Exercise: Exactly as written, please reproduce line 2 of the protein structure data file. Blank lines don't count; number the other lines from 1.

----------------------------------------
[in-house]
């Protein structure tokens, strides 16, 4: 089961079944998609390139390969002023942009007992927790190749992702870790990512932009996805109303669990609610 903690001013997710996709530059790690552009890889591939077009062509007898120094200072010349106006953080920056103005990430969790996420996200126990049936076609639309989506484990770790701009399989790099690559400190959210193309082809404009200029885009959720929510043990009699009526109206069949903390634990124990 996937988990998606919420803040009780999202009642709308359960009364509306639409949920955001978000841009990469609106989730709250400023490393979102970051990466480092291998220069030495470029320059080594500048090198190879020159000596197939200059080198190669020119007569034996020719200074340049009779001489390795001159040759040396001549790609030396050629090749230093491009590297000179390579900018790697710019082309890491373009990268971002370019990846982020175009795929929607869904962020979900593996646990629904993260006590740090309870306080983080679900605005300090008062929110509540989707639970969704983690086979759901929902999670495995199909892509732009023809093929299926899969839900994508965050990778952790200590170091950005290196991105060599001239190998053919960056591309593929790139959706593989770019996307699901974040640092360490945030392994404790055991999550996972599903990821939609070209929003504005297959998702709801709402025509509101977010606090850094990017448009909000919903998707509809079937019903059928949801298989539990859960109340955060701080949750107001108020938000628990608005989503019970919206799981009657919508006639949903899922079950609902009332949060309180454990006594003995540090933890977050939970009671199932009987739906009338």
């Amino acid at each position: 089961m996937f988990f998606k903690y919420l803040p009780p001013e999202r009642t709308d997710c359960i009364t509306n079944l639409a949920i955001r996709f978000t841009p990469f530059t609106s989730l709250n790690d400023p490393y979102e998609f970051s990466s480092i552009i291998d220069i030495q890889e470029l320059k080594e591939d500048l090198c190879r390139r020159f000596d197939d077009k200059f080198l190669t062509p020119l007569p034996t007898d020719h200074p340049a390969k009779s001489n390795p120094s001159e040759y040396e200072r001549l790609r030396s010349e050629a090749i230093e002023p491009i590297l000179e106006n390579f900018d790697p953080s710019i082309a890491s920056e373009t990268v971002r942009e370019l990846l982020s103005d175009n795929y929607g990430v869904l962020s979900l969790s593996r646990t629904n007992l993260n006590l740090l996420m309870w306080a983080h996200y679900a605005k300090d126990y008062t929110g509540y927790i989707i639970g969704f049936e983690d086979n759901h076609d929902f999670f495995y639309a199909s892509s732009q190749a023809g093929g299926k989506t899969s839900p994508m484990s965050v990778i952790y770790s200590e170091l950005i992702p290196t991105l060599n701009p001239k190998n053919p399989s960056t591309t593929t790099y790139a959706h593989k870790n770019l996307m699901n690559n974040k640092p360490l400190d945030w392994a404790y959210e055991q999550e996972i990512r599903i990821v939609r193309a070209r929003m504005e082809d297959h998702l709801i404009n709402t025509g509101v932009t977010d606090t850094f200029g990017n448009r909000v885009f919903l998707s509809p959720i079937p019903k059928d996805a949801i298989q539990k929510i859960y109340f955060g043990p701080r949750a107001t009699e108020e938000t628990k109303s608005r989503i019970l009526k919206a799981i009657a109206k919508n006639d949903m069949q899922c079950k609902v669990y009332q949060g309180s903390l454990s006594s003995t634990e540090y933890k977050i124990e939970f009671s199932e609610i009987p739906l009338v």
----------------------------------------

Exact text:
């Protein structure tokens, strides 16, 4: 089961079944998609390139390969002023942009007992927790190749992702870790990512932009996805109303669990609610 903690001013997710996709530059790690552009890889591939077009062509007898120094200072010349106006953080920056103005990430969790996420996200126990049936076609639309989506484990770790701009399989790099690559400190959210193309082809404009200029885009959720929510043990009699009526109206069949903390634990124990 996937988990998606919420803040009780999202009642709308359960009364509306639409949920955001978000841009990469609106989730709250400023490393979102970051990466480092291998220069030495470029320059080594500048090198190879020159000596197939200059080198190669020119007569034996020719200074340049009779001489390795001159040759040396001549790609030396050629090749230093491009590297000179390579900018790697710019082309890491373009990268971002370019990846982020175009795929929607869904962020979900593996646990629904993260006590740090309870306080983080679900605005300090008062929110509540989707639970969704983690086979759901929902999670495995199909892509732009023809093929299926899969839900994508965050990778952790200590170091950005290196991105060599001239190998053919960056591309593929790139959706593989770019996307699901974040640092360490945030392994404790055991999550996972599903990821939609070209929003504005297959998702709801709402025509509101977010606090850094990017448009909000919903998707509809079937019903059928949801298989539990859960109340955060701080949750107001108020938000628990608005989503019970919206799981009657919508006639949903899922079950609902009332949060309180454990006594003995540090933890977050939970009671199932009987739906009338």